Covid-19 vaccines awaiting regulatory approval will require ultracold temperatures for shipping and storage, and makers of dry ice are bracing for a surge in demand.
Frozen carbon dioxide, or dry ice, is one piece of a sprawling supply chain being assembled by businesses from airlines to grocers to deliver the shots. Across the country, dry-ice makers are planning to boost production of the frigid storage material needed to ship hundreds of millions of doses to hospitals, pharmacies and physicians’ offices.
Brad Dunn, vice president of Cee Kay Supply Inc., which makes dry ice at three Missouri plants, said he has fielded calls from public-health departments, medical-supply and logistics companies planning to take part in what Pfizer Inc. has called its biggest vaccination campaign ever.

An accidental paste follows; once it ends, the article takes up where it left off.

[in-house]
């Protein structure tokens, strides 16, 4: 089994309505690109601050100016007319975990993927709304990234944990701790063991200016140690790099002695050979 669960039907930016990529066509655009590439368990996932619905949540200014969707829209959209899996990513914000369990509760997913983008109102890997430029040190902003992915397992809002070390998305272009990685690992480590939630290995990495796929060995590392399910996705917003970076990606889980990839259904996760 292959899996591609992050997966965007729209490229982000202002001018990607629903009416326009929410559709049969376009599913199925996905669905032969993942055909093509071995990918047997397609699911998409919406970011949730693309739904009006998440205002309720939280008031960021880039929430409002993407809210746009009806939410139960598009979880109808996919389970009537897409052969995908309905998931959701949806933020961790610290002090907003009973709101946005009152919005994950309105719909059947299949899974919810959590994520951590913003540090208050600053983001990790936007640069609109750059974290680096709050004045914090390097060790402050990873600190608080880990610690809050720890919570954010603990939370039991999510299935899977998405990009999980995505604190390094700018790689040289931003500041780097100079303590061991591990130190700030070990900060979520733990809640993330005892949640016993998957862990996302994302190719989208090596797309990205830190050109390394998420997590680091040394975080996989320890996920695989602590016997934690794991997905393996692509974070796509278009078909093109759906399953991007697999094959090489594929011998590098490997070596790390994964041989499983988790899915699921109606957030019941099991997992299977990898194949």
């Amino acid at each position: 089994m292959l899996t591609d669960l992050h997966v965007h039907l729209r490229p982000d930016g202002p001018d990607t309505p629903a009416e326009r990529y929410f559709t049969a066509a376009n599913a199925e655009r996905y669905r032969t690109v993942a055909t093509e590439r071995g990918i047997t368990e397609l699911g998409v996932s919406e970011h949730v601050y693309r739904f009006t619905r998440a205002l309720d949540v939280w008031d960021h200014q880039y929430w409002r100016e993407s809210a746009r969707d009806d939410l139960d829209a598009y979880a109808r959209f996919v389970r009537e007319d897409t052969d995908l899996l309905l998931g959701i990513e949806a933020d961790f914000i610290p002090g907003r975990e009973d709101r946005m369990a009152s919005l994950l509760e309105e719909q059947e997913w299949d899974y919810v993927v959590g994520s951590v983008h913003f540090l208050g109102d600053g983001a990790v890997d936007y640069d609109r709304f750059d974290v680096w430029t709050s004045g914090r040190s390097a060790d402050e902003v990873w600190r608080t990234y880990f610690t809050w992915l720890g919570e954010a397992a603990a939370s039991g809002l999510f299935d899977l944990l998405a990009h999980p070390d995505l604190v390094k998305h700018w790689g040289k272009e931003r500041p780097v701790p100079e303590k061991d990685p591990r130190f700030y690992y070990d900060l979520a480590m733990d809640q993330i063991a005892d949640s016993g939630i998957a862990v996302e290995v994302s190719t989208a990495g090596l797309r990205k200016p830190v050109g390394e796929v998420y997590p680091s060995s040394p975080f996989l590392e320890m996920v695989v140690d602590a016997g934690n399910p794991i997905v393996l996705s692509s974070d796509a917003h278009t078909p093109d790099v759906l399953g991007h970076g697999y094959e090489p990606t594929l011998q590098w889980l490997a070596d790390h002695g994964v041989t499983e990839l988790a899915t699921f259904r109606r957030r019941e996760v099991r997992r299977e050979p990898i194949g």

Pfizer is expected to have the first Covid-19 vaccine cleared by U.S. regulators, kicking off a mass vaccination drive that will eventually include other shots. The drugmaker expects to distribute 25 million doses in the U.S. this year and another 1.3 billion globally in 2021.
Few pharmaceutical products have required such low temperatures for storage and transit. Pfizer’s vaccine must be shipped and stored at minus 70 degrees Celsius to remain stable and effective. The temperature of dry ice is around minus 78 degrees Celsius. A vaccine Moderna Inc. is developing must also be stored at cold temperatures, though not as low as those Pfizer’s shot requires. Once thawed, Pfizer’s vaccine can be refrigerated for up to five days.